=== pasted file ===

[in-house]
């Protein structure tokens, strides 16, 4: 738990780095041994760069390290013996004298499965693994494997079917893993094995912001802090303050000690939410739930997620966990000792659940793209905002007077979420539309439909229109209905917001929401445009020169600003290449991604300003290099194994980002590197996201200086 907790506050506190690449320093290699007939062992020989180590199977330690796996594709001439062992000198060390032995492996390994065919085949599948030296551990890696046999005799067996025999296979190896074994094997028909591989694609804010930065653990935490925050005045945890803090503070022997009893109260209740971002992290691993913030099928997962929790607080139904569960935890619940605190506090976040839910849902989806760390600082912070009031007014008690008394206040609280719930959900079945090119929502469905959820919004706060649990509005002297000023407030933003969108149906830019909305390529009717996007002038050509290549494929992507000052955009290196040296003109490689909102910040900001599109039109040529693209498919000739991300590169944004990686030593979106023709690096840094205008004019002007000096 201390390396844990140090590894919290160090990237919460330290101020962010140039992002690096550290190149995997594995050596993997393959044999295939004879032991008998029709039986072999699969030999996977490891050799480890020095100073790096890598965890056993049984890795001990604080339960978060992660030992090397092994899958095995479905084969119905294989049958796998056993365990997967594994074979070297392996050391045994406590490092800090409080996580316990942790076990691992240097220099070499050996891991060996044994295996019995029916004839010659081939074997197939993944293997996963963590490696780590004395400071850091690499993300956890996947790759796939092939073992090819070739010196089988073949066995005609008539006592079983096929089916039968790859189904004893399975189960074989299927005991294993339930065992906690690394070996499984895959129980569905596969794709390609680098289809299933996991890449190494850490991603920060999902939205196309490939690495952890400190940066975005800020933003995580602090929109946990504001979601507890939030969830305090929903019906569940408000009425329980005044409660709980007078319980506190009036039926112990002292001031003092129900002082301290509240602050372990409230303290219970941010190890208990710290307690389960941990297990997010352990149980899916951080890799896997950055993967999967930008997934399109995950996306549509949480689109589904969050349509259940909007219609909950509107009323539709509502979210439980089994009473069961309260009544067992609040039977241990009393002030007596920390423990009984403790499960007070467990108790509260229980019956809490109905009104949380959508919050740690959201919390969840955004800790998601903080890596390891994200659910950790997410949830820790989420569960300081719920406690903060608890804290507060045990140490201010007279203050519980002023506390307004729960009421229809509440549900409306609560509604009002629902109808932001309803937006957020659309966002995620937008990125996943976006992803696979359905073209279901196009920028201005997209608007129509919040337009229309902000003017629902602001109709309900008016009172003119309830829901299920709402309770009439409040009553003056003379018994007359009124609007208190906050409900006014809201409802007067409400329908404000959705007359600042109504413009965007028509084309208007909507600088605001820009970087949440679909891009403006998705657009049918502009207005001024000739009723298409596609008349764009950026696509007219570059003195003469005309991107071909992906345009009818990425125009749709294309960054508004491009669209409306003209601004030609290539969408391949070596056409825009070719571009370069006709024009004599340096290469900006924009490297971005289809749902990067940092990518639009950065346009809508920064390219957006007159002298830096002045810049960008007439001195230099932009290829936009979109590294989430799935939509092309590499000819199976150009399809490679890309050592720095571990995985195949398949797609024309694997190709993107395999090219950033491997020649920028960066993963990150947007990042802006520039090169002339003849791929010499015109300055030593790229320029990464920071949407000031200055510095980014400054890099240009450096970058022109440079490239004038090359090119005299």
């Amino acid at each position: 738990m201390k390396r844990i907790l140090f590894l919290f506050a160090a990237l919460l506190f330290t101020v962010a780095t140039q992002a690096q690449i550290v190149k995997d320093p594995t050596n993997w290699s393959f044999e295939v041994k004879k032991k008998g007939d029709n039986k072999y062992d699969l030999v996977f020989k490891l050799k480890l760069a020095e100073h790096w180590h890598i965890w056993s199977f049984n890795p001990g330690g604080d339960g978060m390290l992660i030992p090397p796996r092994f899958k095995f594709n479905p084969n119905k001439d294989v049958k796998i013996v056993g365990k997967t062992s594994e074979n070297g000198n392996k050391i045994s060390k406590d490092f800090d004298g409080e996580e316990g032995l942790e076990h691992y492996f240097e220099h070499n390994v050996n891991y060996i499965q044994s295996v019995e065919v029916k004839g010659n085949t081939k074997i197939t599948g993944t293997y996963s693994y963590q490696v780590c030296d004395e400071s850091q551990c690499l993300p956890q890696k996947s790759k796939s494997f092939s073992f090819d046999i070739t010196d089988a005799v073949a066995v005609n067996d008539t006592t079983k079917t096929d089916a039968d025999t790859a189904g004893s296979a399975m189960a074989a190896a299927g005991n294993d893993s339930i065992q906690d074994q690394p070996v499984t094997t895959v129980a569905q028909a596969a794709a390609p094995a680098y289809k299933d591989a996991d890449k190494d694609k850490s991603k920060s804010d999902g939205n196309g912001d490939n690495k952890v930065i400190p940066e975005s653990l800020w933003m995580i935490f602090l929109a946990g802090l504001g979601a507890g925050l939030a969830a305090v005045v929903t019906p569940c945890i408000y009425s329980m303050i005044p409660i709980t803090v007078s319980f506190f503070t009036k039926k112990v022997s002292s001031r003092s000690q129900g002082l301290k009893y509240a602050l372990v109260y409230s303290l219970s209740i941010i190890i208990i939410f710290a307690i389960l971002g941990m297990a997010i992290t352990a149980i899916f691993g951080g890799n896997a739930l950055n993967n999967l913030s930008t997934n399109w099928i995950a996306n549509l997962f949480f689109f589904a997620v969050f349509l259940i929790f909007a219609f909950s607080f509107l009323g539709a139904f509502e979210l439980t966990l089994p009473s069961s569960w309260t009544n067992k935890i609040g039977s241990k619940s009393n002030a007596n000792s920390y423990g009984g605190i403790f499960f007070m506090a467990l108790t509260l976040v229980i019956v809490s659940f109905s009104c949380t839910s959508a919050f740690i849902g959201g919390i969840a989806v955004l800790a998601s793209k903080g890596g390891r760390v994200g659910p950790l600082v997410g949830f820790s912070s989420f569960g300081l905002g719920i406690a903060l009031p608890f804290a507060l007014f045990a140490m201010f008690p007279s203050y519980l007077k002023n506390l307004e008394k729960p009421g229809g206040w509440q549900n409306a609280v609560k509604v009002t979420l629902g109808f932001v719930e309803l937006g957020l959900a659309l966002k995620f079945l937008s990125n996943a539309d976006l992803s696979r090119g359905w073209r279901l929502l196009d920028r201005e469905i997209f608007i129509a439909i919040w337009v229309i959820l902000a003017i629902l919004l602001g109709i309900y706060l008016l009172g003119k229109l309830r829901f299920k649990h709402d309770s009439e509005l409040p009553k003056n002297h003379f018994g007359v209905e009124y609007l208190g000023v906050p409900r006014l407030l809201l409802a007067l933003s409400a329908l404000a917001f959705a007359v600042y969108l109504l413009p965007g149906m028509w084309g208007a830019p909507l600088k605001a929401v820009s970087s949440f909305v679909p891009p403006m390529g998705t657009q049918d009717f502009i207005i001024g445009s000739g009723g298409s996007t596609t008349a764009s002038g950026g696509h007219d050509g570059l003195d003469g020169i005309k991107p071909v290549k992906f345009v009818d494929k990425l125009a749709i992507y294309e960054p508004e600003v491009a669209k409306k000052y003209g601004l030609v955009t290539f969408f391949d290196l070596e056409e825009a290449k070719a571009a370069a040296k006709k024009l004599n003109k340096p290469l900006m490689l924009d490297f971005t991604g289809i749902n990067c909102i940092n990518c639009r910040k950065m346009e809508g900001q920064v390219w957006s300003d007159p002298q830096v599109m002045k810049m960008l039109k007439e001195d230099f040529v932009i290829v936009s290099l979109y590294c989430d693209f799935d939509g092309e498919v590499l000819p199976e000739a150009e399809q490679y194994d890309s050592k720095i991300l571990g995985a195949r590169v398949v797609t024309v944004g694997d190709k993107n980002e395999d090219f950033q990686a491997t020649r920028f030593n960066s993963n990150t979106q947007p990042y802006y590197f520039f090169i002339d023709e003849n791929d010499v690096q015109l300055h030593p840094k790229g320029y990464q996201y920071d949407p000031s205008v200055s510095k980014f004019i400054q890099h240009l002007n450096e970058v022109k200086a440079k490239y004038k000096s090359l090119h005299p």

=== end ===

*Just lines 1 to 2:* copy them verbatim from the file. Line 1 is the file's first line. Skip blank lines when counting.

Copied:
[in-house]
């Protein structure tokens, strides 16, 4: 738990780095041994760069390290013996004298499965693994494997079917893993094995912001802090303050000690939410739930997620966990000792659940793209905002007077979420539309439909229109209905917001929401445009020169600003290449991604300003290099194994980002590197996201200086 907790506050506190690449320093290699007939062992020989180590199977330690796996594709001439062992000198060390032995492996390994065919085949599948030296551990890696046999005799067996025999296979190896074994094997028909591989694609804010930065653990935490925050005045945890803090503070022997009893109260209740971002992290691993913030099928997962929790607080139904569960935890619940605190506090976040839910849902989806760390600082912070009031007014008690008394206040609280719930959900079945090119929502469905959820919004706060649990509005002297000023407030933003969108149906830019909305390529009717996007002038050509290549494929992507000052955009290196040296003109490689909102910040900001599109039109040529693209498919000739991300590169944004990686030593979106023709690096840094205008004019002007000096 201390390396844990140090590894919290160090990237919460330290101020962010140039992002690096550290190149995997594995050596993997393959044999295939004879032991008998029709039986072999699969030999996977490891050799480890020095100073790096890598965890056993049984890795001990604080339960978060992660030992090397092994899958095995479905084969119905294989049958796998056993365990997967594994074979070297392996050391045994406590490092800090409080996580316990942790076990691992240097220099070499050996891991060996044994295996019995029916004839010659081939074997197939993944293997996963963590490696780590004395400071850091690499993300956890996947790759796939092939073992090819070739010196089988073949066995005609008539006592079983096929089916039968790859189904004893399975189960074989299927005991294993339930065992906690690394070996499984895959129980569905596969794709390609680098289809299933996991890449190494850490991603920060999902939205196309490939690495952890400190940066975005800020933003995580602090929109946990504001979601507890939030969830305090929903019906569940408000009425329980005044409660709980007078319980506190009036039926112990002292001031003092129900002082301290509240602050372990409230303290219970941010190890208990710290307690389960941990297990997010352990149980899916951080890799896997950055993967999967930008997934399109995950996306549509949480689109589904969050349509259940909007219609909950509107009323539709509502979210439980089994009473069961309260009544067992609040039977241990009393002030007596920390423990009984403790499960007070467990108790509260229980019956809490109905009104949380959508919050740690959201919390969840955004800790998601903080890596390891994200659910950790997410949830820790989420569960300081719920406690903060608890804290507060045990140490201010007279203050519980002023506390307004729960009421229809509440549900409306609560509604009002629902109808932001309803937006957020659309966002995620937008990125996943976006992803696979359905073209279901196009920028201005997209608007129509919040337009229309902000003017629902602001109709309900008016009172003119309830829901299920709402309770009439409040009553003056003379018994007359009124609007208190906050409900006014809201409802007067409400329908404000959705007359600042109504413009965007028509084309208007909507600088605001820009970087949440679909891009403006998705657009049918502009207005001024000739009723298409596609008349764009950026696509007219570059003195003469005309991107071909992906345009009818990425125009749709294309960054508004491009669209409306003209601004030609290539969408391949070596056409825009070719571009370069006709024009004599340096290469900006924009490297971005289809749902990067940092990518639009950065346009809508920064390219957006007159002298830096002045810049960008007439001195230099932009290829936009979109590294989430799935939509092309590499000819199976150009399809490679890309050592720095571990995985195949398949797609024309694997190709993107395999090219950033491997020649920028960066993963990150947007990042802006520039090169002339003849791929010499015109300055030593790229320029990464920071949407000031200055510095980014400054890099240009450096970058022109440079490239004038090359090119005299």